Unfortunately this all served to lull us into a sense of complacency before Day 24, which proved to be one of the top 3 (bottom 3?) difficult days of the whole ride. It was about 114km with five - count em, five - rated climbs. The day started off with a number 3 climb, which isn't much compared to the 1s and 2s of the mountainous days, of what seemed like forever ago. Personally I was feeling it, as it had been at least 3 days since we'd had any kind of real physical and mental challenge (kickball, BBQ and karaoke notwithstanding). Anyway there were two 5s in the day somewhere, but to be honest I have no idea where they are. A 3 is nothing to scoff at, to be sure, but I think most of us don't really rate a 5 as difficult anymore.
At about 52km, the first of the climbs rated at 2 began, but this was deceiving. This climb was supposed to be about 18km, but the first half was a very slow incline and the only true climbing was the latter half of it. Most of us stopped for lunch about halfway through this climb, and then pedaled our little hearts out for the second half, which was a steep 8km ascent without respite. Luckily I was behind the versatile Ms. Kim, who has a much different climbing style than I do. I do a kilometre or two and then I stop and stretch. When she's tired, she just gets off the bike and "walks it off". I think I'm glad I did it her way, mine would have taken too long (or as Kim would put it, "quit faffin' about!")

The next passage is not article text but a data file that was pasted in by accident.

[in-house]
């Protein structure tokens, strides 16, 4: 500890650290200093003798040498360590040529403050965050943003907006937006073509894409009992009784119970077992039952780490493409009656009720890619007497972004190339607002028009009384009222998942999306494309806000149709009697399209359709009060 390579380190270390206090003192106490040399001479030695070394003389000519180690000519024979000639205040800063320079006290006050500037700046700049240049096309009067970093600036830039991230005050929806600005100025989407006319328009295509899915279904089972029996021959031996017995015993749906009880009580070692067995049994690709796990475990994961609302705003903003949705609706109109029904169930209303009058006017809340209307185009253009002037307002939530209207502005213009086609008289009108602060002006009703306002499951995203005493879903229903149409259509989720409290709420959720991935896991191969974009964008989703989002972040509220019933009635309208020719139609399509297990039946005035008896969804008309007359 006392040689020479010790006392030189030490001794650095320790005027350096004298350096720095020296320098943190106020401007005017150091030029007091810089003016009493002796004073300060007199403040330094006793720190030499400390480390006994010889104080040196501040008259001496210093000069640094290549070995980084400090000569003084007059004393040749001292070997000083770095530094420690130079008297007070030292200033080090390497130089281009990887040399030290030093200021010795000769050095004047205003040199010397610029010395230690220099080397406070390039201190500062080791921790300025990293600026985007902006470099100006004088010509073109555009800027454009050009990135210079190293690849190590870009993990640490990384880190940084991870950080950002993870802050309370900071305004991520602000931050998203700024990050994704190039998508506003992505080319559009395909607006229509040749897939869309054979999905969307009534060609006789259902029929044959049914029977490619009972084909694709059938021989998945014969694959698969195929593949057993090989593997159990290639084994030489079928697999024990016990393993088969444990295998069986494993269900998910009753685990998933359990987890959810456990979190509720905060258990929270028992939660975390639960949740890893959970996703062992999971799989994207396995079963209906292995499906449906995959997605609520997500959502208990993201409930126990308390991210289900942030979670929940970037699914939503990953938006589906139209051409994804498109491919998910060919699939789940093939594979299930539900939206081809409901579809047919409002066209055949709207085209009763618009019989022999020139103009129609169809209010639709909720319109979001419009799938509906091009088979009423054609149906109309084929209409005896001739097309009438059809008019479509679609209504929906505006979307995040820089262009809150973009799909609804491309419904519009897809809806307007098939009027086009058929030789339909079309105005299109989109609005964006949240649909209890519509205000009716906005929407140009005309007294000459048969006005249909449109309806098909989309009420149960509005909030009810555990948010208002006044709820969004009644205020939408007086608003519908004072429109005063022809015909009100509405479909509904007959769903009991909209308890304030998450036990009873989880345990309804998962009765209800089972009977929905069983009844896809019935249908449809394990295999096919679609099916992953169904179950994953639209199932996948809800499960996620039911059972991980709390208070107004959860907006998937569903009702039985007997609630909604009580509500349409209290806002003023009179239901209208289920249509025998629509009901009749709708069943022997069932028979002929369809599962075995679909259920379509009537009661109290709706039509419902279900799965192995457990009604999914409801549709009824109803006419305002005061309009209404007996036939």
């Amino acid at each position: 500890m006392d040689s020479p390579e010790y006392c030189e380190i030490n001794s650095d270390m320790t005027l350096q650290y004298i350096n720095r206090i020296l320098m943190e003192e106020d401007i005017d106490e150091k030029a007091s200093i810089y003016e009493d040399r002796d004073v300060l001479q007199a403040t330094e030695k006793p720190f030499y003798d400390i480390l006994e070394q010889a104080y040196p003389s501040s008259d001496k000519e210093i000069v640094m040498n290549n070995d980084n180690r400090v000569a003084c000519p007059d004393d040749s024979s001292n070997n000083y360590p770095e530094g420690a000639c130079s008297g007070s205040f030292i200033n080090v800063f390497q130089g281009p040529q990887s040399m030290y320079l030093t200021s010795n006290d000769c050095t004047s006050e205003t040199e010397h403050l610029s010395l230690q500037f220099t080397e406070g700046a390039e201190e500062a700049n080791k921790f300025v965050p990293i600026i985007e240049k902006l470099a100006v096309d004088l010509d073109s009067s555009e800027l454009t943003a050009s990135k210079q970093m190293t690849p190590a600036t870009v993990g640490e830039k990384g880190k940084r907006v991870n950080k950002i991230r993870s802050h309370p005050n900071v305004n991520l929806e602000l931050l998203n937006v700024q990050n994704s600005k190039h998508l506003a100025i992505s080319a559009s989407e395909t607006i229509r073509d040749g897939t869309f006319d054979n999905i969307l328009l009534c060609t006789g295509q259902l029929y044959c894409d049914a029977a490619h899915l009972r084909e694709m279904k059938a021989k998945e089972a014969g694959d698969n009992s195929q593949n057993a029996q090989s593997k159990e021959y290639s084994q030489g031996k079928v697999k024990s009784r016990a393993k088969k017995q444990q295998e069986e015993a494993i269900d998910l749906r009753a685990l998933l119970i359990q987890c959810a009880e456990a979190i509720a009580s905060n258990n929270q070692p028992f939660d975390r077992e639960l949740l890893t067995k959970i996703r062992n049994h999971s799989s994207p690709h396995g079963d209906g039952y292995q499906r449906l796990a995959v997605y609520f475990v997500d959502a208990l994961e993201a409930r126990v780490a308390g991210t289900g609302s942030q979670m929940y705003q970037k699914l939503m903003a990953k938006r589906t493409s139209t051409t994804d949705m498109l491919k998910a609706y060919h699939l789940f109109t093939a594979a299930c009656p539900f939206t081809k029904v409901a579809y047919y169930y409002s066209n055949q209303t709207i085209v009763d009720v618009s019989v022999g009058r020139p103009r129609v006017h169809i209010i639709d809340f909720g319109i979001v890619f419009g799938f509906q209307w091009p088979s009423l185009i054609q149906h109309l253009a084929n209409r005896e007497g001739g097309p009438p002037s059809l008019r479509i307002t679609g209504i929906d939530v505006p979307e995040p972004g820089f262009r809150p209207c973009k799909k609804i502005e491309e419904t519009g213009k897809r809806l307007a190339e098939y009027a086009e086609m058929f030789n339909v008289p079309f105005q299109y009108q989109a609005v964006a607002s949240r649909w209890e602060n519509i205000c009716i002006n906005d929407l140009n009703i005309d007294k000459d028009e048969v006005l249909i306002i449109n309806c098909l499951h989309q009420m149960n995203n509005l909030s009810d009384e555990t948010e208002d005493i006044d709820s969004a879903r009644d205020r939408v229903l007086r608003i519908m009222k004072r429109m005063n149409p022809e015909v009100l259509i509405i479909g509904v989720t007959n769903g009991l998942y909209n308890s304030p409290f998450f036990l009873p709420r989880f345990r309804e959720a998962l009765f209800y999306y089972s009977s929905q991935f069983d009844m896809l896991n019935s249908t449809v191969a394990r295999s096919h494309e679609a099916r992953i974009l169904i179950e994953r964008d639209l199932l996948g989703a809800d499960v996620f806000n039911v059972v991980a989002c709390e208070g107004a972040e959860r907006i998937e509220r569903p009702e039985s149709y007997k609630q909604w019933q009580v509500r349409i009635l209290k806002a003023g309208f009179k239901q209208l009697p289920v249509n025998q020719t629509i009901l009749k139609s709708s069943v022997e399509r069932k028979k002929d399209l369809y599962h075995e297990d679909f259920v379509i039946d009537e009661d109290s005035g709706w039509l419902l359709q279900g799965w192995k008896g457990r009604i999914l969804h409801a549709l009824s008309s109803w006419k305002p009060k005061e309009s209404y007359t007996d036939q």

The next climb was much more scenic, and we ran into a lot of the rest of the team, whom we had only caught up to thanks to Ms. Kim's rigorous climbing technique. I think I may have been slowing her up a little on the second climb, but we powered through.
At the top of the climb I noticed that the right brakepad on my front set of brakes was flush with the right side of my wheel. Ten minutes + a phone call in Vietnamese between Kim and Chuong + Zak and Carolyn showing up + Zak using my multi-tool from my saddlebag = problem solved, and just in the nick of time; the downhill was one of the longer ones we've had so far, and it was almost the entire way into Lam Ha. Actually there was a small town on the downhill, which was pretty neat to look at.
In Lam Ha we ventured out for food and Munich style beers, at a local watering hole wherein the beers may or may not (let's be honest: not) have been endorsed by no less than craft beer aficionado - and oh yeah, President of the United States of America - Mr. Barack Obama. Obama or No-bama, the beer was good and a welcome change from the various Hudas and 333s that we've been used to over the past few weeks. Oh yeah, the food was pretty good too.
|Houses on the water, photos taken from a bridge overhead|
|More beautiful scenery|
|The girls aren't the only ones who can take sexy pictures!|
|"My name is Barack Obama, and I approve of this beer."|
Pictures by Michael Tatarski and Isaac Luchini